“Won’t we be disturbing evidence at a crime scene?”
“Ah, but this is not a crime scene, Watson. It will be seventy-two hours before a missing person’s report would be filed, and I should think we will resolve this affair some time before that.”
I moved the power switch to the right for the requisite second or so, and the author of Carrie dissolved from the screen. He was replaced with a short listing of titles. I noticed I was reviewing the list alone. Holmes had plopped onto the sofa, and was leaning back with his hands together and his eyes closed.
“Read them to me, Watson.”
“The first title is–”
“Above the title, please. From the very top.”
“Edward’s Kindle. Well, at least we have a first name.”
“I think it is very likely that is not the owner’s real name. Continue.”
“It says ‘OFF’ and shows a half-filled battery.”
I thought Holmes might respond, but he gave no indication he had heard me. So I continued:
“Showing All 5 Items…By Title. Five doesn’t seem like very many titles.”
“I think we will find that there are many more items in the archives. This further confirms that the owner of the Kindle is more attuned to technology than the owner of this apartment. Very few Kindle owners bother to move their items to the archives, resulting in many pages of books on the homescreen, despite a lack of immediate need.”
“The next one is an Audio title–”
“By Celine Dion, I presume?”
“You may skip that one…continue.”
I continued to read the remaining titles:
- ILMK (I Love My Kindle)
- Mourning Redemption
- The New Oxford American Dictionary
- Welcome Erasto
- Archived Items (243)
“Thank you, Watson. That makes things very clear.”
“I’m afraid I don’t follow.”
“Two more things. Turn the cover over. Do you notice any stains?”
“Yes, there is a greenish discoloration where something appears to have splashed on the back.”
“As I suspected. Now, remove the Kindle from its case. Be careful of the hinges. Is there anything on the back of the Kindle itself?”
“Why, there is a sticker with a phone number! We can call and find out the owner’s name!”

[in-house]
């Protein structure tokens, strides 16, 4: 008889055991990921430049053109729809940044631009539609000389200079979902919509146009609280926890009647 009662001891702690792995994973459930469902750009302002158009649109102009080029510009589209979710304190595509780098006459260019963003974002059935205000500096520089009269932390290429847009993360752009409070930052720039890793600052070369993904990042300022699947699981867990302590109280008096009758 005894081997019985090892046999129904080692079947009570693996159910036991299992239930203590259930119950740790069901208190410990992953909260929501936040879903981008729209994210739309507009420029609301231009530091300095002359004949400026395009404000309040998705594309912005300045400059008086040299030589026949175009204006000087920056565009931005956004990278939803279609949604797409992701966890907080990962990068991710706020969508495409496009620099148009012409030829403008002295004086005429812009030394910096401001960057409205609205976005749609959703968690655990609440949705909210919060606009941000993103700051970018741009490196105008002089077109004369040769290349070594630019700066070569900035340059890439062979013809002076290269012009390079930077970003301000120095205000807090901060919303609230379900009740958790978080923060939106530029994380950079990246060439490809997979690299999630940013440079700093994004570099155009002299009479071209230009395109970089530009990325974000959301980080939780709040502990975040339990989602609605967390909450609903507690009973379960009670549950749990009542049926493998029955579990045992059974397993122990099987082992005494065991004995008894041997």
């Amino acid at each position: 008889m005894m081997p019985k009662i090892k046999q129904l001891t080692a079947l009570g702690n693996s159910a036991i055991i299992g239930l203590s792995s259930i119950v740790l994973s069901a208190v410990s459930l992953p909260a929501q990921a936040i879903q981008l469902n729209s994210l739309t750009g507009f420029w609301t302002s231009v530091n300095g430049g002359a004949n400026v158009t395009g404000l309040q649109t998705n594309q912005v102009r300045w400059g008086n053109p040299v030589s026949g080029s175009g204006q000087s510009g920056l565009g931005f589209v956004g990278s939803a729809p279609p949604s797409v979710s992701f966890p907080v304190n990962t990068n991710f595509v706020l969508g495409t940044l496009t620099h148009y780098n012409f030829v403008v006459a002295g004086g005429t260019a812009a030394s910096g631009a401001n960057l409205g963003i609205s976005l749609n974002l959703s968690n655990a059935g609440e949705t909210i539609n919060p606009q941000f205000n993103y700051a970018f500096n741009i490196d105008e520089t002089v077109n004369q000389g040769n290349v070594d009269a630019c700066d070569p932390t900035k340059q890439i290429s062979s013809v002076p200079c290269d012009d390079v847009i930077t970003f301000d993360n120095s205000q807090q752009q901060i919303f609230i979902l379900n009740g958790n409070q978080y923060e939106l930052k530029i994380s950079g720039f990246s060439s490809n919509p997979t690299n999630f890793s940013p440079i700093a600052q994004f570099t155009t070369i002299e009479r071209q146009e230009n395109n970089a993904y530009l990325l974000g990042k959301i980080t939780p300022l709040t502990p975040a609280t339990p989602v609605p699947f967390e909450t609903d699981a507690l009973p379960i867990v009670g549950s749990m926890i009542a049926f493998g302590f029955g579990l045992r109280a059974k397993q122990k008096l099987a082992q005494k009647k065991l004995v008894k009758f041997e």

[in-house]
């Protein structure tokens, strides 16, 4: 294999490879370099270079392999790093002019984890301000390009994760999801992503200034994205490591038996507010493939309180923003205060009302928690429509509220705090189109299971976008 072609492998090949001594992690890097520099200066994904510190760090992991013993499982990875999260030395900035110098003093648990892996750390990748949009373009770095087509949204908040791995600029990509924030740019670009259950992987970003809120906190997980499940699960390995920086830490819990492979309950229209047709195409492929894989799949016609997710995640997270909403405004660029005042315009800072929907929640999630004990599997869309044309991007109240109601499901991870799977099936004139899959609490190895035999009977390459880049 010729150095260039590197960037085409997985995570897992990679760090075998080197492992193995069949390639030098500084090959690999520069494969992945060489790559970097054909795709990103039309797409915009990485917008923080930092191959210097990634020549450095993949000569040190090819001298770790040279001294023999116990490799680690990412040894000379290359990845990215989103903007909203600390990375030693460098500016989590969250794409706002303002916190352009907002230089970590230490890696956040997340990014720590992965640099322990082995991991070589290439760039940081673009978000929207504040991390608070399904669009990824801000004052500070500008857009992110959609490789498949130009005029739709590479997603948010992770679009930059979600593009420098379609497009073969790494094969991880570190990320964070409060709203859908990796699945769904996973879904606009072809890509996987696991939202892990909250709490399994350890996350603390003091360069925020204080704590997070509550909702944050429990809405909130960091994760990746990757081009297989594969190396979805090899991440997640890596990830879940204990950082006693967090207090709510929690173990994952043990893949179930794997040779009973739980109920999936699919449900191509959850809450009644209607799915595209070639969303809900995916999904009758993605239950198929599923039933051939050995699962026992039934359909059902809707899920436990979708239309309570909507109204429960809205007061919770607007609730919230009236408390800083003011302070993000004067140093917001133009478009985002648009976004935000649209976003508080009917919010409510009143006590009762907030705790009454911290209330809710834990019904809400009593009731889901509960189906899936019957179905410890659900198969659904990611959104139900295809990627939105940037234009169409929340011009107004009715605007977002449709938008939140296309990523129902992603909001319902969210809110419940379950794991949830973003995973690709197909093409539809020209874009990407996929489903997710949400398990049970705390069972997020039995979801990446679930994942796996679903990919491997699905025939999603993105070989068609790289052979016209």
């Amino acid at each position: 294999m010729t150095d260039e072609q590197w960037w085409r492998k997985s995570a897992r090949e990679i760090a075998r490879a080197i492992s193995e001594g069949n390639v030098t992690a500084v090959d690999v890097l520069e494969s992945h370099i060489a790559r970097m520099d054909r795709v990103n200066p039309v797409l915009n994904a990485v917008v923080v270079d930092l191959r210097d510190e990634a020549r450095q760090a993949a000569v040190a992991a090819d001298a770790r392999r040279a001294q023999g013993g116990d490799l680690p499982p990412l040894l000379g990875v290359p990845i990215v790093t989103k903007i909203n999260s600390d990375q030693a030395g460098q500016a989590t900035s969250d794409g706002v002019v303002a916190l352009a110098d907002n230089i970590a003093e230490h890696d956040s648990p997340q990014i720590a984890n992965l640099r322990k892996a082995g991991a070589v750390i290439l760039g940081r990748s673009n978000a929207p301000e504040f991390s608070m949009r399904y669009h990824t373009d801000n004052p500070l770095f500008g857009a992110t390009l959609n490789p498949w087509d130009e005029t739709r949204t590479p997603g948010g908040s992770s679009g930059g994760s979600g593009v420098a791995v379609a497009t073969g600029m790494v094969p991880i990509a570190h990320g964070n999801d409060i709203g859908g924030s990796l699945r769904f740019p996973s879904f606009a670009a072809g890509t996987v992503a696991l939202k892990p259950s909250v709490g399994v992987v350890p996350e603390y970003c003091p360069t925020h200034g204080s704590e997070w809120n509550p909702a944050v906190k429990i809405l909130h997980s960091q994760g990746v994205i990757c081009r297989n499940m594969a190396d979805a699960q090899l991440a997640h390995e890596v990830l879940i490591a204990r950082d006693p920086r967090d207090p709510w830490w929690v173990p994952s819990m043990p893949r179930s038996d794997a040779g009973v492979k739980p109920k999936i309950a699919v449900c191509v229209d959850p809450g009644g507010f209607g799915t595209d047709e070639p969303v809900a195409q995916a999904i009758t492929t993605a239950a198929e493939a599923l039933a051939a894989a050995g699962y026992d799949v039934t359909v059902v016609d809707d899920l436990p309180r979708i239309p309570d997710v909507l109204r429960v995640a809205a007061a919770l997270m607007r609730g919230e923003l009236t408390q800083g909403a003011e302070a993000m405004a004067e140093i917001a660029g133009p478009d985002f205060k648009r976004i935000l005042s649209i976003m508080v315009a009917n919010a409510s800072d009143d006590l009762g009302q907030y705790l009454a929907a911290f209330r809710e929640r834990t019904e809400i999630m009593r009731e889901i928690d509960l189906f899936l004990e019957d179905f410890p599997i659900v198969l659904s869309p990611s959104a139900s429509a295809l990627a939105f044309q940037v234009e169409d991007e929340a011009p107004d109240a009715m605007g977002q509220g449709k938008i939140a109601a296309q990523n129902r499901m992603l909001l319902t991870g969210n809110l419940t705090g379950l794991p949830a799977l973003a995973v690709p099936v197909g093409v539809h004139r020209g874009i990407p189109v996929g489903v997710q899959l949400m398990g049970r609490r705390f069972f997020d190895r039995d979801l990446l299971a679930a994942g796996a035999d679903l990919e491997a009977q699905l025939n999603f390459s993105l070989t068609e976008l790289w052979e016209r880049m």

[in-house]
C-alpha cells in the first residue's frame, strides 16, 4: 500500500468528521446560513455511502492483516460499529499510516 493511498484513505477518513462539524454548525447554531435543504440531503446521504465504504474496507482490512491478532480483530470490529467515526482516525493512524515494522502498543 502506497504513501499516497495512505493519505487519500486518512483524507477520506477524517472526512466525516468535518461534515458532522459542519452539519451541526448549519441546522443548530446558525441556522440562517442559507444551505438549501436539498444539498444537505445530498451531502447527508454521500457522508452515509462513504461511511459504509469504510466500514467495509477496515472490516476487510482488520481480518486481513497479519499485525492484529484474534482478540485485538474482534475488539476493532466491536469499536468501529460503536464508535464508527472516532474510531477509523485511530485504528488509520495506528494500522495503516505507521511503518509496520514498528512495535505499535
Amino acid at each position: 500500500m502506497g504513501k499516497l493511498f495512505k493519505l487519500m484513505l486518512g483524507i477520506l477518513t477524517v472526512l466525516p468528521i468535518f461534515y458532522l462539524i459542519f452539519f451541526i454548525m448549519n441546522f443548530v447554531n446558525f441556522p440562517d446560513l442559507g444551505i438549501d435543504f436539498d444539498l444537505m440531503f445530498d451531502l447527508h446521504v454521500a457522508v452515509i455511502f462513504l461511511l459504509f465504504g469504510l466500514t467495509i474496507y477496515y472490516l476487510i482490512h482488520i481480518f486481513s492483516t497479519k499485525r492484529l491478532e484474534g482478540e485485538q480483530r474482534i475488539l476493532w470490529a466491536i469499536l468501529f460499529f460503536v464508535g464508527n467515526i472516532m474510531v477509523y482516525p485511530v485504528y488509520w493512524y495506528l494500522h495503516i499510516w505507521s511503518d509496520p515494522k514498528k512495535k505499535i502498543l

“Unfortunately, no, Watson. That is a TrackItBack sticker, and they do not give out personal information. Fortunately, we shan’t be needing their assistance. I think that is sufficient for this evening. Go home, get some rest, and give my regards to Mary. Take the Kindle with you, and I shall meet you at your office tomorrow afternoon at 3:00 PM, when we shall conclude this business.”
“3:00…yes, my last patient is scheduled for 2:00.”
“As has always been your habit. Oh, and give me the serial number from the back of the Kindle.”
“I’m afraid it’s a bit small for me to read.”
Producing a small plastic magnifying lens, similar to those used by some people in restaurants, Holmes glanced at the number. I knew he would have committed it to memory instantly.
“But the girl! Will she be safe?”
“In the infinitude of possiblities, I can not guarantee that. However, I believe we shall find her quite whole and hale in the afternoon.”
“What of her abductor? We know nothing of him.”
“Not very much. We can surmise that he is a 6 foot 1 inch left-handed vegetarian with a blue ‘faux hawk’ hairstyle. He has recently returned from the Horn of Africa, is of superior intelligence, and is a man of means.”
“Indeed! I assume you deduced his height from his stride…but the rest–”
“I find myself sleepy, and I have been away from my post at the door too long. I shall see you at 3:00 PM at your office tomorrow.”
With that, Holmes turned to leave, reassuming his former appearance. In the rumbling voice of the doorman, he asked one question.
“What month is it?”
“Thank you, Watson. I trust you can find your own way out?”
“Yes, Holmes. Tomorrow afternoon, then.”
My mind veritably raced with the events of the evening. While I was fully confident in my friend’s assurances as to the young lady’s safety, I could not for the life of me see the trail he followed to that conclusion. Was it the green stain? The contents of the Kindle…and how had he known it was Celine Dion? Perhaps there was some detail which had entirely escaped my notice.
Tucking the Kindle under my arm, I headed for the passenger elevator. My excitement was not to give me a good night’s sleep, but I should have a great deal to tell Mary when I got home.
I could hardly wait until the adventure resumed!
*This quotation originally appeared in A Study in Scarlet, the first of the Holmes stories by Arthur Conan Doyle.
This post by Bufo Calvin originally appeared in the I Love My Kindle blog.